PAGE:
Indig. Flora & Fauna Assoc. Misc. Pap. 1: 7 (1991) APNI
Threat status:EPBC: endangered (EN); Victoria: endangered (e); listed in Flora and Fauna Guarantee Act 1988
Flowering plant 12–25 cm tall, stem dark-coloured. Leaf 5–12 cm long, 6–8 mm wide, blotched with red at base. Flowers 1 or 2; perianth segments strongly drooping, 5–8 cm long, whitish-cream or yellowish to pinkish with reddish stripes and very dark, glandular tips; sepals flattened at base, 3–7 mm wide, abruptly tapered to a long tail densely covered in glandular hairs; petals shorter than sepals but otherwise similar. Labellum curved forward with apex recurved and lateral lobes erect, lamina ovate, obscurely 3-lobed, 15–18 mm long and 10–12 mm wide (when flattened), pinkish or reddish, distinctly darker towards apex; margins of lateral lobes fringed with pale-tipped, bent calli to 2.5 mm long, margins of mid-lobe with shorter calli becoming tooth-like near tip; lamina calli in 4 or 6 rows, extending onto mid-lobe, narrow, foot-shaped, c. 2.5 mm long at base of lamina, decreasing in size towards apex. Flowers Sep.–Oct.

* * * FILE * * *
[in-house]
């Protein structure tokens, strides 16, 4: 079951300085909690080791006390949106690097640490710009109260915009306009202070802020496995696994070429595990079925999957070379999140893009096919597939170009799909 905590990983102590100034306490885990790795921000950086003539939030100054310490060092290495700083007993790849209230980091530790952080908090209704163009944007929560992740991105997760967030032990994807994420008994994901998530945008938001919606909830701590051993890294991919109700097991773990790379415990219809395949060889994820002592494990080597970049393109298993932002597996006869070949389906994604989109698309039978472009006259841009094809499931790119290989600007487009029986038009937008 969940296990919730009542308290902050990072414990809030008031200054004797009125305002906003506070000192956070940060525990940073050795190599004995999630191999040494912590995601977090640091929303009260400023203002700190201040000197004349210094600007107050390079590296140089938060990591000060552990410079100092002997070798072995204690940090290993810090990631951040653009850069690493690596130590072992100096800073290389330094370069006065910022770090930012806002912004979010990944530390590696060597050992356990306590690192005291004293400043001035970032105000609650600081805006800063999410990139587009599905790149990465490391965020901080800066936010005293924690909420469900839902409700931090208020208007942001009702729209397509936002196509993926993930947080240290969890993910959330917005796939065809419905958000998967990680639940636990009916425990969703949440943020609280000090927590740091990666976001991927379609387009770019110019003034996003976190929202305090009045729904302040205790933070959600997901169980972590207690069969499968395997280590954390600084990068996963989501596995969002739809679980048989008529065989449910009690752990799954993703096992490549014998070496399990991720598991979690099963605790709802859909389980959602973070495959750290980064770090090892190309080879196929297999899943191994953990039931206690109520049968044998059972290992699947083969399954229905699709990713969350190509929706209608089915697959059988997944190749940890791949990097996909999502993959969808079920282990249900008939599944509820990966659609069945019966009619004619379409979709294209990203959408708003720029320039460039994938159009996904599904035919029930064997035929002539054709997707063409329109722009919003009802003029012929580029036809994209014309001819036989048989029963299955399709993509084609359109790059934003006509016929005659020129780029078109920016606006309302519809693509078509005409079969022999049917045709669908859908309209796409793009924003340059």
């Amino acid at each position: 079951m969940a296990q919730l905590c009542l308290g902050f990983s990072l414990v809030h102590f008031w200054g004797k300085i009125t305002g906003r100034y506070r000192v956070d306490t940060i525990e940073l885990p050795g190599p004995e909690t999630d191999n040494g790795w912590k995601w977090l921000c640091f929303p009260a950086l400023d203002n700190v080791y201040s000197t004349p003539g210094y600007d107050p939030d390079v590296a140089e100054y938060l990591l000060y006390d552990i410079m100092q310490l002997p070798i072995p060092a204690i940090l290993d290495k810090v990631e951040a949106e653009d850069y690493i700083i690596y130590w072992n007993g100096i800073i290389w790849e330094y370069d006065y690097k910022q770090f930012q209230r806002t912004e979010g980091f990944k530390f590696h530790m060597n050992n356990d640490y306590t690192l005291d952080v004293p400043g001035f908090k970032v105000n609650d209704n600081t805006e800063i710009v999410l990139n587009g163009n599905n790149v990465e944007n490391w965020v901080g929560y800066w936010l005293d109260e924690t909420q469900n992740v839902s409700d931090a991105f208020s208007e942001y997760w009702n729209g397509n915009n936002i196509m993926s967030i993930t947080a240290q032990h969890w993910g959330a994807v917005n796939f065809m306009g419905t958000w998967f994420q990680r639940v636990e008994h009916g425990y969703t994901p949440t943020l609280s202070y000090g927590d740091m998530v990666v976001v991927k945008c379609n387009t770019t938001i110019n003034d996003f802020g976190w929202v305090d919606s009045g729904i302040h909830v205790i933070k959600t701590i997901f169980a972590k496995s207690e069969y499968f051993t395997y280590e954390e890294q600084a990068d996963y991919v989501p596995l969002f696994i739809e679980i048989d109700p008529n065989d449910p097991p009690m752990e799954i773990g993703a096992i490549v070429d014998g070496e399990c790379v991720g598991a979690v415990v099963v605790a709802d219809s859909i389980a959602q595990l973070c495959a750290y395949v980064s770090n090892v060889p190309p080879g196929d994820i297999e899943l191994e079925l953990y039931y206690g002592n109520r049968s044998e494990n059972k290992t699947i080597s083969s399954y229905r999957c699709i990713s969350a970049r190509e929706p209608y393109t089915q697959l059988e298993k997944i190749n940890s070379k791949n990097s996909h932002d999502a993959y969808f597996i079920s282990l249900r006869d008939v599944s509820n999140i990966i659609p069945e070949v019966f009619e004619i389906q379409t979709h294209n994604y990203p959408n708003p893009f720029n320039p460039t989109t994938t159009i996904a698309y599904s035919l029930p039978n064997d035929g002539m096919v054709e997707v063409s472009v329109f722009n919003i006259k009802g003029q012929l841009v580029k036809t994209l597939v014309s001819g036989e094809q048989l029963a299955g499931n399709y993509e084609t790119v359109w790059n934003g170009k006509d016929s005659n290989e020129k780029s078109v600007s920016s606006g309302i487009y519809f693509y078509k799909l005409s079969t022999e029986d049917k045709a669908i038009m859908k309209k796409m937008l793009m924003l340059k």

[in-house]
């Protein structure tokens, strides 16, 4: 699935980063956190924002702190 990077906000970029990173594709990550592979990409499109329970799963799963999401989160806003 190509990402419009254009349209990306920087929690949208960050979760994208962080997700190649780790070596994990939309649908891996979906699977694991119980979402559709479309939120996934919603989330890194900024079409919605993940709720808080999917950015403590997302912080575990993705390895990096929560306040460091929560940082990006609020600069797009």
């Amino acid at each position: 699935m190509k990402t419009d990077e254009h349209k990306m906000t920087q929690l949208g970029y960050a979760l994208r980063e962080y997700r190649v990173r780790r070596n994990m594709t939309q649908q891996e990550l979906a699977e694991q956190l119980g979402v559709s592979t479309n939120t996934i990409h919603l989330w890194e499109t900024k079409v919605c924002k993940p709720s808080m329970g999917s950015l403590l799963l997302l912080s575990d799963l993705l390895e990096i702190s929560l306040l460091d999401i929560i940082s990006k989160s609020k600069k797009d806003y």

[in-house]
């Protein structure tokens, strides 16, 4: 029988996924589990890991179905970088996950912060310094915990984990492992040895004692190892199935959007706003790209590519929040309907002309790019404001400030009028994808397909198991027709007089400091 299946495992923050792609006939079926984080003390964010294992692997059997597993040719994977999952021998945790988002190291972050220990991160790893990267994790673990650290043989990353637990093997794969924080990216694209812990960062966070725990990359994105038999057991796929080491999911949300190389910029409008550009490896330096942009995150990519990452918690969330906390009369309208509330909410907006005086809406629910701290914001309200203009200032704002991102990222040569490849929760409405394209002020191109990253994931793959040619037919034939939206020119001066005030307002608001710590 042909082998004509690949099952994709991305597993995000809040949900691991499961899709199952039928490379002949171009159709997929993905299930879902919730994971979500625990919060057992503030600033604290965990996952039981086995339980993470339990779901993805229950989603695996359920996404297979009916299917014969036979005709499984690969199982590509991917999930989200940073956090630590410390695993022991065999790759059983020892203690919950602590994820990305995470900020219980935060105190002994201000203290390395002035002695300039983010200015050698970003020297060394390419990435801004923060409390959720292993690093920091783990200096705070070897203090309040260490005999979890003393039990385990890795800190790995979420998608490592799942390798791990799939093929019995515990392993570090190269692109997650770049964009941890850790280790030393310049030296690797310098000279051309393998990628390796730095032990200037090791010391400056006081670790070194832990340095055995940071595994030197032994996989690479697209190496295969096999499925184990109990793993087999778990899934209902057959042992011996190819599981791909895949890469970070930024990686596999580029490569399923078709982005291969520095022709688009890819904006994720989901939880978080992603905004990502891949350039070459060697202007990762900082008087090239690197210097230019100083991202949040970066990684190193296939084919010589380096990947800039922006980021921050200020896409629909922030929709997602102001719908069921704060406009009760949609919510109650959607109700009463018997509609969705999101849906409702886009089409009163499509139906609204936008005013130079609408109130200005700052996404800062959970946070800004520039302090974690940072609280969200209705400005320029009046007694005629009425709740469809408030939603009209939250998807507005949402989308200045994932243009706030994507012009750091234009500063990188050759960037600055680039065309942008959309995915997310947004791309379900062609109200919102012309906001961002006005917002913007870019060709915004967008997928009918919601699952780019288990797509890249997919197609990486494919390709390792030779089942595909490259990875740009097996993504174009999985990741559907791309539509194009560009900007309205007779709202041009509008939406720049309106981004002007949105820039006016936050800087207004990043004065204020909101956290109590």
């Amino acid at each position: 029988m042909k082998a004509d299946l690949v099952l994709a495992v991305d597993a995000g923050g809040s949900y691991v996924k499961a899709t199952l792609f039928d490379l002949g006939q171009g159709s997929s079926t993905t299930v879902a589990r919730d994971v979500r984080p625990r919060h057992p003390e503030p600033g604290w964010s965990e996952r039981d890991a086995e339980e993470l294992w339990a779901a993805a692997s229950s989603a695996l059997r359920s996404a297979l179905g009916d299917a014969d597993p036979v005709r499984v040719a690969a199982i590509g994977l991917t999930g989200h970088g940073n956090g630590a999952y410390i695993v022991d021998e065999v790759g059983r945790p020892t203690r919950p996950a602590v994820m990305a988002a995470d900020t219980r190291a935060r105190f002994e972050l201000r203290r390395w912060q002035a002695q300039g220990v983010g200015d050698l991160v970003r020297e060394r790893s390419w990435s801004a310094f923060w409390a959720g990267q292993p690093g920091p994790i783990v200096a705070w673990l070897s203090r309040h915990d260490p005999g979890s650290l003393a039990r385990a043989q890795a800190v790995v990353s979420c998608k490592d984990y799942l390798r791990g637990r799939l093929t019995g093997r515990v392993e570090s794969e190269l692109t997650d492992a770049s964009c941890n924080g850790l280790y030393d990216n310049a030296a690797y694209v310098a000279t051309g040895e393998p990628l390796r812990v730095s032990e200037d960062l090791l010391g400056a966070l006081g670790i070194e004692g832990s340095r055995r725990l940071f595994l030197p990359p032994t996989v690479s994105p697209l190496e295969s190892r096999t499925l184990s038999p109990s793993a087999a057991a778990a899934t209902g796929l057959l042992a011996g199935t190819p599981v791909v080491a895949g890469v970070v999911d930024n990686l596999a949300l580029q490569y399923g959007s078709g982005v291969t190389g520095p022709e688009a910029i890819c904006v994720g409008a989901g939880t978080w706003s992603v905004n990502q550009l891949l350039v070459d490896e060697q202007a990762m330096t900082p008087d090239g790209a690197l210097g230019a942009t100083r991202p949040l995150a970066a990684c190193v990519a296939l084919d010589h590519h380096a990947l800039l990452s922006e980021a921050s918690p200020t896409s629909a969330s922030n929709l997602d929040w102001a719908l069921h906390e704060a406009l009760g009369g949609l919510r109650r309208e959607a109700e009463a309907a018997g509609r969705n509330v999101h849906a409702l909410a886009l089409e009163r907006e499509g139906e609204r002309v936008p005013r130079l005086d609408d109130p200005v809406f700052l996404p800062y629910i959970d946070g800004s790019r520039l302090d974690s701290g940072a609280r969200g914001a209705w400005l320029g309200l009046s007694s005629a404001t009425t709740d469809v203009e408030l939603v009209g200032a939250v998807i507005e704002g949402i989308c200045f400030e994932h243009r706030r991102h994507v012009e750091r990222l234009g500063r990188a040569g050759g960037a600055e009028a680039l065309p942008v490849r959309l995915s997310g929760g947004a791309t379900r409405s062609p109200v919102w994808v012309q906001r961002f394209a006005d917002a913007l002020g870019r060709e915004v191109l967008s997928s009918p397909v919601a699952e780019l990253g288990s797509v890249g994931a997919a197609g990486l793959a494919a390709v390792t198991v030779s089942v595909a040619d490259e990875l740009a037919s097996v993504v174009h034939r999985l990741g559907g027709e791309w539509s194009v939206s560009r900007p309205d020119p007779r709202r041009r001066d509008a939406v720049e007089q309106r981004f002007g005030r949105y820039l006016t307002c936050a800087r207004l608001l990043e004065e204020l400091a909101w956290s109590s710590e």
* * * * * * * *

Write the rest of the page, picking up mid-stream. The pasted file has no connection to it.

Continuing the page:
Gold, Wim. Known only from open ironbark/yellow gum forests on shallow clay loams in the Stawell area.
Caladenia fulva is distinguished by its whitish-cream to pinkish perianth segments with usually strongly drooping, heavily glandular tips, and the pinkish to reddish labellum. Note, however, that some plants apparently referable to C. fulva can have greenish perianth segments and/or a mostly white labellum. The circumscription of this taxon and its relationship with C. magnifica and C. patersonii requires clarification.
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